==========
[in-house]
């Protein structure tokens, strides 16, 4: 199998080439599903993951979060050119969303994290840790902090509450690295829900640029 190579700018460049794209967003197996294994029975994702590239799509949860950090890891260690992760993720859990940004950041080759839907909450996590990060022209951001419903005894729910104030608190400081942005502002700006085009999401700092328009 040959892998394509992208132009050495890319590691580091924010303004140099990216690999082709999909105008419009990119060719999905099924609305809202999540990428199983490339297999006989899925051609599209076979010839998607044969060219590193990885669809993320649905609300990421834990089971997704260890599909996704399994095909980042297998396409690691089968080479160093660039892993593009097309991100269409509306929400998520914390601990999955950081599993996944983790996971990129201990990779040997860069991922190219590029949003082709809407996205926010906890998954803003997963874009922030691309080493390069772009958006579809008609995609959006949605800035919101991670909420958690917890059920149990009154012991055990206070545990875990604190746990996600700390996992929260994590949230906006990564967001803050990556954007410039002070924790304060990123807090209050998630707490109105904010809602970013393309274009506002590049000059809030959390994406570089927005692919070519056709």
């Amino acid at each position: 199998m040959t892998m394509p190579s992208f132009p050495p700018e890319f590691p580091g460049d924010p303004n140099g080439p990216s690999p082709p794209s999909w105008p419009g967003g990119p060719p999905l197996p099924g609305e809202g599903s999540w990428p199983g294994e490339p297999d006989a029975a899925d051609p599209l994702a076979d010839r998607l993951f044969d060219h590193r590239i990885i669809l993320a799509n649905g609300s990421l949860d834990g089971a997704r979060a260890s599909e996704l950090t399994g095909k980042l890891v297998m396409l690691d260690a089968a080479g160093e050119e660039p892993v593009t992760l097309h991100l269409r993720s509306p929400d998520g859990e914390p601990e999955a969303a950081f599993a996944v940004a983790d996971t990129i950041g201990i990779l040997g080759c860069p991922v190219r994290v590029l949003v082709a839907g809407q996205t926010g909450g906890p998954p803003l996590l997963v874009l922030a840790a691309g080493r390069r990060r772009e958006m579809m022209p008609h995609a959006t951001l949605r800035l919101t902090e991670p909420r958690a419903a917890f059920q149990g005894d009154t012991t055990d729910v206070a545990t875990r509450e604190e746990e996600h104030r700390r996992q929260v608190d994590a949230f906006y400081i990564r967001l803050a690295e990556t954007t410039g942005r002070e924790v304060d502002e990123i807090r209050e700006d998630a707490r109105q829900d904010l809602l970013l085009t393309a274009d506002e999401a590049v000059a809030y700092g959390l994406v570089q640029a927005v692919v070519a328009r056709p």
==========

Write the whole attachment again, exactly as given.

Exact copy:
[in-house]
């Protein structure tokens, strides 16, 4: 199998080439599903993951979060050119969303994290840790902090509450690295829900640029 190579700018460049794209967003197996294994029975994702590239799509949860950090890891260690992760993720859990940004950041080759839907909450996590990060022209951001419903005894729910104030608190400081942005502002700006085009999401700092328009 040959892998394509992208132009050495890319590691580091924010303004140099990216690999082709999909105008419009990119060719999905099924609305809202999540990428199983490339297999006989899925051609599209076979010839998607044969060219590193990885669809993320649905609300990421834990089971997704260890599909996704399994095909980042297998396409690691089968080479160093660039892993593009097309991100269409509306929400998520914390601990999955950081599993996944983790996971990129201990990779040997860069991922190219590029949003082709809407996205926010906890998954803003997963874009922030691309080493390069772009958006579809008609995609959006949605800035919101991670909420958690917890059920149990009154012991055990206070545990875990604190746990996600700390996992929260994590949230906006990564967001803050990556954007410039002070924790304060990123807090209050998630707490109105904010809602970013393309274009506002590049000059809030959390994406570089927005692919070519056709």
């Amino acid at each position: 199998m040959t892998m394509p190579s992208f132009p050495p700018e890319f590691p580091g460049d924010p303004n140099g080439p990216s690999p082709p794209s999909w105008p419009g967003g990119p060719p999905l197996p099924g609305e809202g599903s999540w990428p199983g294994e490339p297999d006989a029975a899925d051609p599209l994702a076979d010839r998607l993951f044969d060219h590193r590239i990885i669809l993320a799509n649905g609300s990421l949860d834990g089971a997704r979060a260890s599909e996704l950090t399994g095909k980042l890891v297998m396409l690691d260690a089968a080479g160093e050119e660039p892993v593009t992760l097309h991100l269409r993720s509306p929400d998520g859990e914390p601990e999955a969303a950081f599993a996944v940004a983790d996971t990129i950041g201990i990779l040997g080759c860069p991922v190219r994290v590029l949003v082709a839907g809407q996205t926010g909450g906890p998954p803003l996590l997963v874009l922030a840790a691309g080493r390069r990060r772009e958006m579809m022209p008609h995609a959006t951001l949605r800035l919101t902090e991670p909420r958690a419903a917890f059920q149990g005894d009154t012991t055990d729910v206070a545990t875990r509450e604190e746990e996600h104030r700390r996992q929260v608190d994590a949230f906006y400081i990564r967001l803050a690295e990556t954007t410039g942005r002070e924790v304060d502002e990123i807090r209050e700006d998630a707490r109105q829900d904010l809602l970013l085009t393309a274009d506002e999401a590049v000059a809030y700092g959390l994406v570089q640029a927005v692919v070519a328009r056709p």